Lifting the state of emergency and revoking rights-violating regulations would be one step towards ensuring space for people in Thailand to exercise their fundamental freedoms. Any measures to combat Covid-19, whether they be under an amended Communicable Diseases Act or any other legislation, must ensure and protect fundamental human rights and must not be open to misuse as a tool to silence dissent.

With elections due within the next 11 months, the government has a responsibility to ensure the Thai people can express themselves freely and without fear of reprisal. Should public protests resume, recent history shows that the decree could again be abused to stifle legitimate expressions of dissent. Given Gen Prayut and his cabinet’s track record on human rights, there is reasonable concern that emergency powers are being maintained to stifle criticism of the government and prevent the political participation of those who wish to see a more open, democratic Thailand.

Newly elected Bangkok governor Chadchart Sittipunt just last week announced the designation of seven sites across the capital where people will be permitted to assemble for demonstrations. This is a welcome move but there are concerns the government will seek to use regulations under the emergency decree to block rallies it deems a threat to its grip on power.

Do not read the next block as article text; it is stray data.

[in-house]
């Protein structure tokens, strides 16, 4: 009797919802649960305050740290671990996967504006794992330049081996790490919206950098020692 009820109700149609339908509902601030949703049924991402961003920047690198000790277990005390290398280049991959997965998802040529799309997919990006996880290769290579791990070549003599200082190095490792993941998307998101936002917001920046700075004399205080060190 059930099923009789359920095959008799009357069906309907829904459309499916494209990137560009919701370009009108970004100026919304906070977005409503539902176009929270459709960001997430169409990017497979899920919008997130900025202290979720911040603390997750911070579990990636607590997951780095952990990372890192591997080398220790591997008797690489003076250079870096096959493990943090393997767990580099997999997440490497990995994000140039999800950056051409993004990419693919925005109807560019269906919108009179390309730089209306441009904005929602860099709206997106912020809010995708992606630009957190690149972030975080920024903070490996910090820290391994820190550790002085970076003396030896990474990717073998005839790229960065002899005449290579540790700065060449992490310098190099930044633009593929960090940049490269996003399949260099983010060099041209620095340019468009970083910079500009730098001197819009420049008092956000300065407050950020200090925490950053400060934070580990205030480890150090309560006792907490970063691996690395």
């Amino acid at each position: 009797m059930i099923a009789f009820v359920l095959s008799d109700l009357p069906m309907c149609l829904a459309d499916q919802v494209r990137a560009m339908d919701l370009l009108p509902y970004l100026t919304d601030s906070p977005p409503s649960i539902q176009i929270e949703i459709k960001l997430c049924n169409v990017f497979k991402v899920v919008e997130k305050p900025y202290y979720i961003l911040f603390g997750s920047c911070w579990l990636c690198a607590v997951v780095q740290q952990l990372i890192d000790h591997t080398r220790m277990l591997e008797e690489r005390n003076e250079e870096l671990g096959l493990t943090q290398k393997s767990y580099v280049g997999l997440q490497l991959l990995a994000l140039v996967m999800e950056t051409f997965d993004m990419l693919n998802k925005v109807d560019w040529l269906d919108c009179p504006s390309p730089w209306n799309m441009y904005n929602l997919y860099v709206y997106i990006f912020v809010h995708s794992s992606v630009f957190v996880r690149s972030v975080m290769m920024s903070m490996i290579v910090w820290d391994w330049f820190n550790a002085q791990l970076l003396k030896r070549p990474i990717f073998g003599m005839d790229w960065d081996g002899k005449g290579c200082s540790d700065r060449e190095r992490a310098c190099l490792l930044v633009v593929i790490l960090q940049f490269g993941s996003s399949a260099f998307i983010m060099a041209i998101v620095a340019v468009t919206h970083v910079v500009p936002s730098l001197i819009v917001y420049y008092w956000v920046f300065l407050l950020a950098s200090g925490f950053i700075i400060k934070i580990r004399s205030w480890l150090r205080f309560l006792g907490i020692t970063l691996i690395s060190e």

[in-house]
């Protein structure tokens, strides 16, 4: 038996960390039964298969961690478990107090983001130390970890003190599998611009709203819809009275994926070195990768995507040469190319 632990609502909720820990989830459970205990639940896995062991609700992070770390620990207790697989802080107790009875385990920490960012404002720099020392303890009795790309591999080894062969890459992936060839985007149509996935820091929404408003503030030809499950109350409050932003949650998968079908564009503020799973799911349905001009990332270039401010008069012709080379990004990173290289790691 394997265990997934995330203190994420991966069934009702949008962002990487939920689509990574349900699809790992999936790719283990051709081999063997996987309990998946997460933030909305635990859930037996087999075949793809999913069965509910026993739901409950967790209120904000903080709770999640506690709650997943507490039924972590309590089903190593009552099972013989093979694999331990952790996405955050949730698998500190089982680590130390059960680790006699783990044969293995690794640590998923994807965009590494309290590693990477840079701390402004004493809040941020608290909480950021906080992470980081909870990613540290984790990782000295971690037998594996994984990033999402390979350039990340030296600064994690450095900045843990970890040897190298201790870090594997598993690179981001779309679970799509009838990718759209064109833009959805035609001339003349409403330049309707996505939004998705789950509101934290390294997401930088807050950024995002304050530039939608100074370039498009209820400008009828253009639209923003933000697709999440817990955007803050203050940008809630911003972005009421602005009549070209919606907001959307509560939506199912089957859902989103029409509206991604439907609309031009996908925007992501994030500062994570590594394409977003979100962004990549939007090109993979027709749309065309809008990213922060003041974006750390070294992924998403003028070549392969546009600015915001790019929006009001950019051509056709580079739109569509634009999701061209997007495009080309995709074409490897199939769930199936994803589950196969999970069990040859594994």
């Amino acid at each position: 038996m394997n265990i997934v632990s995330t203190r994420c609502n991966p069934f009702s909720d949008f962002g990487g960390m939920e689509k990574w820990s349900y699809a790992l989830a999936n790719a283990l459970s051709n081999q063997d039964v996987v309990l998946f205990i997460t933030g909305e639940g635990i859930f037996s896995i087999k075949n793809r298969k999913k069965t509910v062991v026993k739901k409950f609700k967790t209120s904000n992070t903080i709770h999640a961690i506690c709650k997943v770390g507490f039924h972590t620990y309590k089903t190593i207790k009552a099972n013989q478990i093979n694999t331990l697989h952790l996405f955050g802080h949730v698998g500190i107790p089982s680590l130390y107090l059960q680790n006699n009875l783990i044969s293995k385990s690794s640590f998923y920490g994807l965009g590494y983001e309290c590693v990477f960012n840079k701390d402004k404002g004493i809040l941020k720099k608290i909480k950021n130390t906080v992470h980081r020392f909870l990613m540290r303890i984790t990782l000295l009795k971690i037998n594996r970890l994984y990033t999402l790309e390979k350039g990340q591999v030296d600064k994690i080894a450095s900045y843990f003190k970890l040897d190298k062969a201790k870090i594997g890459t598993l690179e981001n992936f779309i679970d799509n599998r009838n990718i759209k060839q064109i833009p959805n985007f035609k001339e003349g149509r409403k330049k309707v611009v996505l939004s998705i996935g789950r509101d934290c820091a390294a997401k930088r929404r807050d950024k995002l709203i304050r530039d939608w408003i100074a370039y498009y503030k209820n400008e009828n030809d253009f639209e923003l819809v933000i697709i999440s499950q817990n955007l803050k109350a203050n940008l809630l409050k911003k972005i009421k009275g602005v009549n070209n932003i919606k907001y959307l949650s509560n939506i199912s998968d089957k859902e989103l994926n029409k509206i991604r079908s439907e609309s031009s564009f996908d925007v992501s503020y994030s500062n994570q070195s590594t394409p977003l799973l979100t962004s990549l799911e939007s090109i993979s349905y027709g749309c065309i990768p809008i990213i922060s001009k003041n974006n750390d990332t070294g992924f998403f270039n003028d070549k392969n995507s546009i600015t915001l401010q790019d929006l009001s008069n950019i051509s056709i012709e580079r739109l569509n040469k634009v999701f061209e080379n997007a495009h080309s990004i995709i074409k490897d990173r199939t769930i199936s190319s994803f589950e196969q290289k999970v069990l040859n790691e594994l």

The Thai government should immediately revoke the emergency decree and drop all charges against those it has wrongfully targeted. The government has already misused the Covid-19 pandemic to silence its critics, and with political temperatures likely to heat up as elections near, the Thai authorities must protect the people’s rights and freedoms to participate in political activities.

This article was originally published in The Bangkok Post here.

Stay Updated!

Subscribe to our mailing to receive periodic updates on human rights issues where we work.